The Yale Law Journal



Non-Reformist Reforms and Struggles over Life, Death, and Democracy

Amna A. Akbar

This Feature examines the turn of left social movements to “non-reformist reforms” as a framework for reconceiving reform: not as an end but within struggles to reconstitute the terms of life, death, and democracy.


Policing the Polity

Eisha Jain

Interior immigration enforcement reaches well beyond deportation. In practice, it also offers a rationale for policing U.S. residents stereotyped as foreign. This Essay shows how a “deportation-centric” approach limits the ability of courts to recognize and redress unjustified surveillance, and it a…


Fruit of the Racist Tree: A Super-Exclusionary Rule for Racist Policing Under California’s Racial Justice Act

Marnie Lowe

What would it take for a state to eliminate racial bias in policing? This Comment explores one intervention set forth in California’s new Racial Justice Act: a guarantee of charging or sentencing relief for anyone subjected to police racism during arrest or investigation.



Rethinking Police Expertise

Anna Lvovsky

Judicial reasoning about police expertise has toggled between two distinct conceptions of expertise itself: as a professional virtue or a professional technology. Taking stock of both views offers new strategies in a range of disputes about police misconduct. It also illuminates debates about expert…


The Ostensible (and, at Times, Actual) Virtue of Deference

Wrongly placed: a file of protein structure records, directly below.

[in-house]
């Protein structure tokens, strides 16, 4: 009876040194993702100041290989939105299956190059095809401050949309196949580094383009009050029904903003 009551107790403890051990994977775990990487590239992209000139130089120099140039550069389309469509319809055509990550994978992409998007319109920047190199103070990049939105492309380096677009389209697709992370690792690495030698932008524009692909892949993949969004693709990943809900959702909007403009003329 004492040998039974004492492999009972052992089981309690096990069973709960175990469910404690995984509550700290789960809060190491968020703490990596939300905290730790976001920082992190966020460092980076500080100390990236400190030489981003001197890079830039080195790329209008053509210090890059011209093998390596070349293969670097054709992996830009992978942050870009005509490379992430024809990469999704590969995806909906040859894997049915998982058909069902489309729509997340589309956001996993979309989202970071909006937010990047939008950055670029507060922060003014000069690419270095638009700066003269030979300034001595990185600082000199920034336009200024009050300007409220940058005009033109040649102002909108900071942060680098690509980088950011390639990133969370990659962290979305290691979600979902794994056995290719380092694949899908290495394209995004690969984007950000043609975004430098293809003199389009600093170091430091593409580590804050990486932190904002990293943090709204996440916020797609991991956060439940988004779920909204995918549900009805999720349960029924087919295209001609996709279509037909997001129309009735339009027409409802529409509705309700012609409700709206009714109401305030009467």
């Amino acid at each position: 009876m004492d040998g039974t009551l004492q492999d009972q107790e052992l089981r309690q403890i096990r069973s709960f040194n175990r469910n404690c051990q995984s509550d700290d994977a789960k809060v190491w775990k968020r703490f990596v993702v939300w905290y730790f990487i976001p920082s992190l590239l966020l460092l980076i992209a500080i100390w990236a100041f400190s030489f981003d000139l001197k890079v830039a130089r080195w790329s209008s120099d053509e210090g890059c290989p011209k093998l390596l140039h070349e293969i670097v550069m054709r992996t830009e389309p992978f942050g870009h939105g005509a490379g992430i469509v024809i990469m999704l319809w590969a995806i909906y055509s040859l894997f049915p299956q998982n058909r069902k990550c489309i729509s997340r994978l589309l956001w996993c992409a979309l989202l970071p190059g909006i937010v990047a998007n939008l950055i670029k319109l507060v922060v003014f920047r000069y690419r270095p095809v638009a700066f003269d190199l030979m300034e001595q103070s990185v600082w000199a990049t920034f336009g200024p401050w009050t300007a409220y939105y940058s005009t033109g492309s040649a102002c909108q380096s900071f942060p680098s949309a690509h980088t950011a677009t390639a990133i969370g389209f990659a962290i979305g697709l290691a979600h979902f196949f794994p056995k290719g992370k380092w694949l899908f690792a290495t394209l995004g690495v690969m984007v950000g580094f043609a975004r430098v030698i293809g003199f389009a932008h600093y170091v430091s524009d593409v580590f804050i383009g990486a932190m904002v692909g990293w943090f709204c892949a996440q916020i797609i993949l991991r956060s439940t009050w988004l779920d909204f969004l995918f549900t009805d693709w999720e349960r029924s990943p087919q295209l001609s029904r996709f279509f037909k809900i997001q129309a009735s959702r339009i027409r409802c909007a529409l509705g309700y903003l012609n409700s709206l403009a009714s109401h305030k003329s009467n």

Anthony O’Rourke

Rethinking Police Expertise reveals how litigators can use police officers’ assertions of expertise against them. This Response questions the value, however, of urging judges to treat police expertise as a “professional technology” as opposed to a “professional virtue.” Insisting on this conceptual …


Police Reform Through a Power Lens

Jocelyn Simonson

This Article examines recent social movements efforts to shift power over policing to those most harmed by mass criminalization. This focus on power-shifting—the power lens—opens up reform discussions to first-order questions about how the state should provide safety and security, with or without po…


The Wandering Officer

Ben Grunwald & John Rappaport

This Article conducts a systematic investigation of “wandering officers”—law-enforcement officers fired by one department who find work at another agency. It reports on the prevalence, labor mobility, and behavior of these officers. The Article also considers explanations for their continued employm…


The Power of Police Officers to Give “Lawful Orders”

James Mooney

Forty-four states, the District of Columbia, and the federal government criminalize disobeying the “lawful orders” of police officers. But it is uncertain which orders are lawful. This Comment proposes a model statute that would clarify and limit police authority while informing civilians about the …


Disparate-Impact Liability for Policing

Alisa Tiwari

This Note develops the first analysis of the Safe Street Act’s (SSA’s) antidiscrimination power and argues that the SSA imposes disparate-impact liability on police departments. When conventional legal tools have proven inadequate in curbing disparate policing, the SSA presents an unrecognized path …